Until Death Do Us Part
Note – the second part of this story contains MILD spoilers for AUTUMN: INFERNO.
It feels like I spent years sat here, waiting for yesterday to happen. I’d imagined the moment over and over, but when Barb finally died, I still didn’t know what to do. I mean, in a way she’d been dying slowly for years, and I’ve had plenty of time to get ready for it, but it still hit hard when she finally gave in and breathed her last. Janet – one of the support workers who has been helping me recently – she said I might feel better when it happened, I might even feel relieved. I don’t. Janet said to me that I shouldn’t feel guilty if I found myself thinking it was a good thing that Barb had gone. I didn’t think that was right, but I didn’t say anything at the time for fear of causing offence. Now it’s happened, though, I just feel numb. Empty inside.
Barbara and I met in Clacton, one rainy August afternoon, forty-six years ago last month. We had a long and (largely) happy marriage. We had our fair share of ups and downs – doesn’t every couple? – but there were many more ups, and only a handful of downs. We were both only children, and we both lost our fathers before we met. Our mothers died within six months of each other, and that was tough. We also had a bit of an ordeal when we found out we couldn’t have kids, but we accepted that in the end and made the most of everything else. Of course, the biggest down by a long chalk was when Barb got her diagnosis. That was three years ago now. Early onset, they called it. The two of us talked a lot back then about how we sometimes wished they hadn’t told us, because from the moment we knew about Barb’s dementia, nothing was ever the same again.
You used to see it on the TV news ever such a lot. There was often talk of research being done and trial treatments and so on, but I knew in my heart that my Barb would get nothing. We’re too far down the list, not important enough, not remarkable enough. I knew right from the beginning that it was just going to be me and her until the bitter end, and I was right. I called it.
It was everything else I got wrong.
The first year after her diagnosis wasn’t too bad, truth be told. In a strange way, things got a little easier for a time because we had an explanation as to why she was doing the things she did, a reason why she was stumbling on her words and forgetting things. We used to make a joke about it at first, but it soon stopped being funny when she started getting upset. Sometimes she got angry. She even hit me a couple of times, and bit me the once. I watched the love of my life slip away in front of my eyes and there wasn’t a bloody thing I could do. It was like all the things that made her who she was were fading away, like she was a picture that had been left out in the sun. Day by day, some of the changes were hard to see. It was the second Christmas when it really hit me. My cousin Martin would come to stay with every year (like us, Martin didn’t have any other immediate family). We used to make a point of always taking a photograph of the three of us, right before we ate dinner. A selfie, I suppose you’d call it. There was always the turkey on the table with all the trimmings, the tree in the corner of the flat, the fairy lights we used to drape around the balcony, and us with our silly paper hats on and Christmas jumpers. Same people, same place, same pose, year on year. But the difference that Christmas was remarkable. It proper upset me, it did, but I tried not to let Barb see. Me and Mart looked the same as we always did, but between us Barb looked like a shrunken shell of the woman I’d married. She was like a doll, could hardly hold her head up. She was fading fast. Back then, I didn’t think she’d last long into the new year, but she did.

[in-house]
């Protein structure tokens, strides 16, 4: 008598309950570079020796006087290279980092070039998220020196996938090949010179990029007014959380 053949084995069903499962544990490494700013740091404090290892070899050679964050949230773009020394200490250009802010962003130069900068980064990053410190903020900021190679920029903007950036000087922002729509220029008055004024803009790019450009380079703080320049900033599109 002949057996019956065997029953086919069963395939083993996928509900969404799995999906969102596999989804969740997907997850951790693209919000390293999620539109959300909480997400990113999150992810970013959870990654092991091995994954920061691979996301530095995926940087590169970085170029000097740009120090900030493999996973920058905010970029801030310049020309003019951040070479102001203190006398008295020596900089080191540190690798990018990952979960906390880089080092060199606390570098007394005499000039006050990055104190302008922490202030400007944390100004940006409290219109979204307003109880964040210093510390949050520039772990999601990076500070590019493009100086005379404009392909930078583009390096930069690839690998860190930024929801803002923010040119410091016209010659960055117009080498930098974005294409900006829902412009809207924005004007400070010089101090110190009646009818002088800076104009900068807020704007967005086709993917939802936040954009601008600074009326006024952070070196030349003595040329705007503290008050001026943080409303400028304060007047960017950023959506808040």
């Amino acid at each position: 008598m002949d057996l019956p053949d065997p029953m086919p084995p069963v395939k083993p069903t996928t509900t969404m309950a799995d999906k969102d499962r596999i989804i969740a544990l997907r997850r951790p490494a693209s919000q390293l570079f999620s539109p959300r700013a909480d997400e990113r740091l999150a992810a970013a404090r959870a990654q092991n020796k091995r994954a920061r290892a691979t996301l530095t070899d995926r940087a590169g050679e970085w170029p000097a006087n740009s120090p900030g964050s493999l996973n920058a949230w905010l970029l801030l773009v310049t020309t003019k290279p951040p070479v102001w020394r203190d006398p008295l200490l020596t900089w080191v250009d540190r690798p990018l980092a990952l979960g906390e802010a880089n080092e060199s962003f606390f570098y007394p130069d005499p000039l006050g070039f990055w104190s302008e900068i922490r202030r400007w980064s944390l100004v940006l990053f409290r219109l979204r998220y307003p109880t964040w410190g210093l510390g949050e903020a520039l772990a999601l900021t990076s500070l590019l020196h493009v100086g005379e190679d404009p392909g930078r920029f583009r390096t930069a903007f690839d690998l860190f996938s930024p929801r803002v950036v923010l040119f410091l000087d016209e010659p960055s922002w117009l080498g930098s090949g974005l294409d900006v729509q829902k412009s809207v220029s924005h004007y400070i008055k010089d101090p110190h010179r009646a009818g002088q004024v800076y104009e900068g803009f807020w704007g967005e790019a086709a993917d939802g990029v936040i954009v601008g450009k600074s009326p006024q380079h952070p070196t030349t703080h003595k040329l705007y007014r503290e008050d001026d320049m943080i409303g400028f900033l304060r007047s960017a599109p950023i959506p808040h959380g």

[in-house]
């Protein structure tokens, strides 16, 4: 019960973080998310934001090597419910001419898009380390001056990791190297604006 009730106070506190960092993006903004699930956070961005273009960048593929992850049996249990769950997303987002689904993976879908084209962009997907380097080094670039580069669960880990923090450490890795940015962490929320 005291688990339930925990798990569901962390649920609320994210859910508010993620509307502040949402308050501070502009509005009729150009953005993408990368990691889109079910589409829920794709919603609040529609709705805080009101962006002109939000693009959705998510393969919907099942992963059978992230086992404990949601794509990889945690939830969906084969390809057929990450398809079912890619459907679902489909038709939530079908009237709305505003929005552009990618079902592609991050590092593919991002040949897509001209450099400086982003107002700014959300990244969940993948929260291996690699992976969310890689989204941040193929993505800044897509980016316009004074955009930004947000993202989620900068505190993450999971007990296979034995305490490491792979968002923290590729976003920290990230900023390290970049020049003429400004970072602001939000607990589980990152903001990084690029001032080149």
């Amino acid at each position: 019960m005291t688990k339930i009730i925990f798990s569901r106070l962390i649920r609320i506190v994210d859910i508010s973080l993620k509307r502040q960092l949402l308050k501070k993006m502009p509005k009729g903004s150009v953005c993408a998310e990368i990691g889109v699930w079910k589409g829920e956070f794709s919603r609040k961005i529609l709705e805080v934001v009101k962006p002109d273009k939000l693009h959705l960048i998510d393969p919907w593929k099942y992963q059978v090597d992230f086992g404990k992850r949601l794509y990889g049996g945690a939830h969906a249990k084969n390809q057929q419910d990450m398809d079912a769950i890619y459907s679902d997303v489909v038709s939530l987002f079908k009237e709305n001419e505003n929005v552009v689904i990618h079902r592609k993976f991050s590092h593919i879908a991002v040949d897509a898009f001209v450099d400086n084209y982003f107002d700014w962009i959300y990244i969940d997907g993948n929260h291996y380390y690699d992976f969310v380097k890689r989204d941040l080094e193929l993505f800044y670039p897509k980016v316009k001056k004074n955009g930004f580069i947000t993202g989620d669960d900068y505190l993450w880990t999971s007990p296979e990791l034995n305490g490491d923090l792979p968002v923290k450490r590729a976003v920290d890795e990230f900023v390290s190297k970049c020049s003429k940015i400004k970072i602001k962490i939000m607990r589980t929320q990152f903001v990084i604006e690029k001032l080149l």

She just wouldn’t let go.
I can’t say she fought the disease or anything as grand as that, but she clung on for as long as she could. Every morning I’d wake up thinking this would be the day. Each day felt like an eternity. I’d just sit in the chair next to her bed, watching and waiting, staring at her chest going up and down, convincing myself she’d stopped breathing, then holding my own breath until I was sure she hadn’t. I left the radio or the little television playing to start with, but after a while the noise seemed to bother her more than anything. I tried to make things as normal as I could, so instead I just kept speaking to her, talking about all the things we’d done together over the years. A couple of times she opened her eyes and looked at me, and I was sure that I could see my Barb still in there somewhere. Most of the time, though, I think I was just talking to myself.
She died at a quarter past eight in the evening, the first Monday in September. And when she finally passed, I realised I didn’t have anyone to tell.